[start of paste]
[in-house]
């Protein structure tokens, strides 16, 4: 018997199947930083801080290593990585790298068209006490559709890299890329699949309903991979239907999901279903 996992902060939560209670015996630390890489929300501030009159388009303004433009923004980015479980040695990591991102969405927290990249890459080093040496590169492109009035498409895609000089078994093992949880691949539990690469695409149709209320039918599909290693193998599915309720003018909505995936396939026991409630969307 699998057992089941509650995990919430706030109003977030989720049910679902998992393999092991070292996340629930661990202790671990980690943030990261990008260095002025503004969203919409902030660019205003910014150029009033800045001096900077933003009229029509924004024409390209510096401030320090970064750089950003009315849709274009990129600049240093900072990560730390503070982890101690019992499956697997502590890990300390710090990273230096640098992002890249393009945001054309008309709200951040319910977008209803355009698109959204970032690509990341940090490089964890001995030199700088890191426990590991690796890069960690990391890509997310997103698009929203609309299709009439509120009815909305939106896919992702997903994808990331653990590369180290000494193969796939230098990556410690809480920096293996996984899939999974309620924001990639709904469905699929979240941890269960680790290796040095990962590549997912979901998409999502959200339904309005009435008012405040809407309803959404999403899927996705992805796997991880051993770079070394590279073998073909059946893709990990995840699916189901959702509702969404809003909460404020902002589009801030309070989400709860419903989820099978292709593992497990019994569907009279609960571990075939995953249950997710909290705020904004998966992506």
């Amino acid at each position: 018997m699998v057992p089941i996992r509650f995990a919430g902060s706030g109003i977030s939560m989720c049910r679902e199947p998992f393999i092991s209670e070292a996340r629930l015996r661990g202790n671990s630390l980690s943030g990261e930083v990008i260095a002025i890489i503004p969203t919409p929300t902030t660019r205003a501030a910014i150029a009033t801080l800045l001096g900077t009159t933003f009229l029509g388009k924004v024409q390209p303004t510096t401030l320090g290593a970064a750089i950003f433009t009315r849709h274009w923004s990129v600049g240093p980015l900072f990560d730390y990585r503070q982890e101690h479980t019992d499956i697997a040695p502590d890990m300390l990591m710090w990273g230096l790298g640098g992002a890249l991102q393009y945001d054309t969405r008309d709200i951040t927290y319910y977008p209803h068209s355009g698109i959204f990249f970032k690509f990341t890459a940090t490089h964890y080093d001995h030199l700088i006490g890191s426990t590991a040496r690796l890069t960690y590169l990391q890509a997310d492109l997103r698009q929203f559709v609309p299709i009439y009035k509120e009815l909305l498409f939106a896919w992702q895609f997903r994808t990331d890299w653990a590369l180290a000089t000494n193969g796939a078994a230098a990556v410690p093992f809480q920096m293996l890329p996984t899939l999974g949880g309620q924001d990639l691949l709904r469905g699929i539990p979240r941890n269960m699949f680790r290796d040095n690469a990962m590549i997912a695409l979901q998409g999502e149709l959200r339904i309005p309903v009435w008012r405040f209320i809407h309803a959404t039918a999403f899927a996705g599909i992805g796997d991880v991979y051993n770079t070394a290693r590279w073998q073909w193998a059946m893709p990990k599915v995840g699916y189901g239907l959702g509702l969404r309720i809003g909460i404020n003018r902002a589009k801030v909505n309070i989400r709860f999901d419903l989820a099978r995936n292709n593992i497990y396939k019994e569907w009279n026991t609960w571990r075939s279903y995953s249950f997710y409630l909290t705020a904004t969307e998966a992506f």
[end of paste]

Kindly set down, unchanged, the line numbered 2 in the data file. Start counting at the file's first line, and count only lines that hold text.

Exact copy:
């Protein structure tokens, strides 16, 4: 018997199947930083801080290593990585790298068209006490559709890299890329699949309903991979239907999901279903 996992902060939560209670015996630390890489929300501030009159388009303004433009923004980015479980040695990591991102969405927290990249890459080093040496590169492109009035498409895609000089078994093992949880691949539990690469695409149709209320039918599909290693193998599915309720003018909505995936396939026991409630969307 699998057992089941509650995990919430706030109003977030989720049910679902998992393999092991070292996340629930661990202790671990980690943030990261990008260095002025503004969203919409902030660019205003910014150029009033800045001096900077933003009229029509924004024409390209510096401030320090970064750089950003009315849709274009990129600049240093900072990560730390503070982890101690019992499956697997502590890990300390710090990273230096640098992002890249393009945001054309008309709200951040319910977008209803355009698109959204970032690509990341940090490089964890001995030199700088890191426990590991690796890069960690990391890509997310997103698009929203609309299709009439509120009815909305939106896919992702997903994808990331653990590369180290000494193969796939230098990556410690809480920096293996996984899939999974309620924001990639709904469905699929979240941890269960680790290796040095990962590549997912979901998409999502959200339904309005009435008012405040809407309803959404999403899927996705992805796997991880051993770079070394590279073998073909059946893709990990995840699916189901959702509702969404809003909460404020902002589009801030309070989400709860419903989820099978292709593992497990019994569907009279609960571990075939995953249950997710909290705020904004998966992506």